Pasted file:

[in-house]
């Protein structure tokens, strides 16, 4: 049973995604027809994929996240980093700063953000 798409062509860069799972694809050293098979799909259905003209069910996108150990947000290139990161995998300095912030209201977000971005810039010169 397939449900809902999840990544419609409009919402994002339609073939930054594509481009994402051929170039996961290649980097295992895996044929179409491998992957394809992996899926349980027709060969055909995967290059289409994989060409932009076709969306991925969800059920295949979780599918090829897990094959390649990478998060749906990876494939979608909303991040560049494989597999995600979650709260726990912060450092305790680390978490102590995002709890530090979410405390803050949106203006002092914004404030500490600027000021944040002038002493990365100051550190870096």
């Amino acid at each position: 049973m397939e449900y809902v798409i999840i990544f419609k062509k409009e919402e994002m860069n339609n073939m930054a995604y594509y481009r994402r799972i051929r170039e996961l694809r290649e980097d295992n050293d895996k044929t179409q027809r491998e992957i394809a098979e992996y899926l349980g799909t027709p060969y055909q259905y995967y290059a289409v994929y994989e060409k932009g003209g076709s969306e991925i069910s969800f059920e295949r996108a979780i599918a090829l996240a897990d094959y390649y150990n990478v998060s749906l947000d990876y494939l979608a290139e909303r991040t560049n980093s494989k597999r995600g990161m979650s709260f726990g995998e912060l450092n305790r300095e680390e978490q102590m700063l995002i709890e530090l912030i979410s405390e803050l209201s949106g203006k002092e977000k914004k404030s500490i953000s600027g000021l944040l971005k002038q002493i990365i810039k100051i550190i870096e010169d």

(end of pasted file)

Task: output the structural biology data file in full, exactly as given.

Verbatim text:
[in-house]
């Protein structure tokens, strides 16, 4: 049973995604027809994929996240980093700063953000 798409062509860069799972694809050293098979799909259905003209069910996108150990947000290139990161995998300095912030209201977000971005810039010169 397939449900809902999840990544419609409009919402994002339609073939930054594509481009994402051929170039996961290649980097295992895996044929179409491998992957394809992996899926349980027709060969055909995967290059289409994989060409932009076709969306991925969800059920295949979780599918090829897990094959390649990478998060749906990876494939979608909303991040560049494989597999995600979650709260726990912060450092305790680390978490102590995002709890530090979410405390803050949106203006002092914004404030500490600027000021944040002038002493990365100051550190870096």
């Amino acid at each position: 049973m397939e449900y809902v798409i999840i990544f419609k062509k409009e919402e994002m860069n339609n073939m930054a995604y594509y481009r994402r799972i051929r170039e996961l694809r290649e980097d295992n050293d895996k044929t179409q027809r491998e992957i394809a098979e992996y899926l349980g799909t027709p060969y055909q259905y995967y290059a289409v994929y994989e060409k932009g003209g076709s969306e991925i069910s969800f059920e295949r996108a979780i599918a090829l996240a897990d094959y390649y150990n990478v998060s749906l947000d990876y494939l979608a290139e909303r991040t560049n980093s494989k597999r995600g990161m979650s709260f726990g995998e912060l450092n305790r300095e680390e978490q102590m700063l995002i709890e530090l912030i979410s405390e803050l209201s949106g203006k002092e977000k914004k404030s500490i953000s600027g000021l944040l971005k002038q002493i990365i810039k100051i550190i870096e010169d």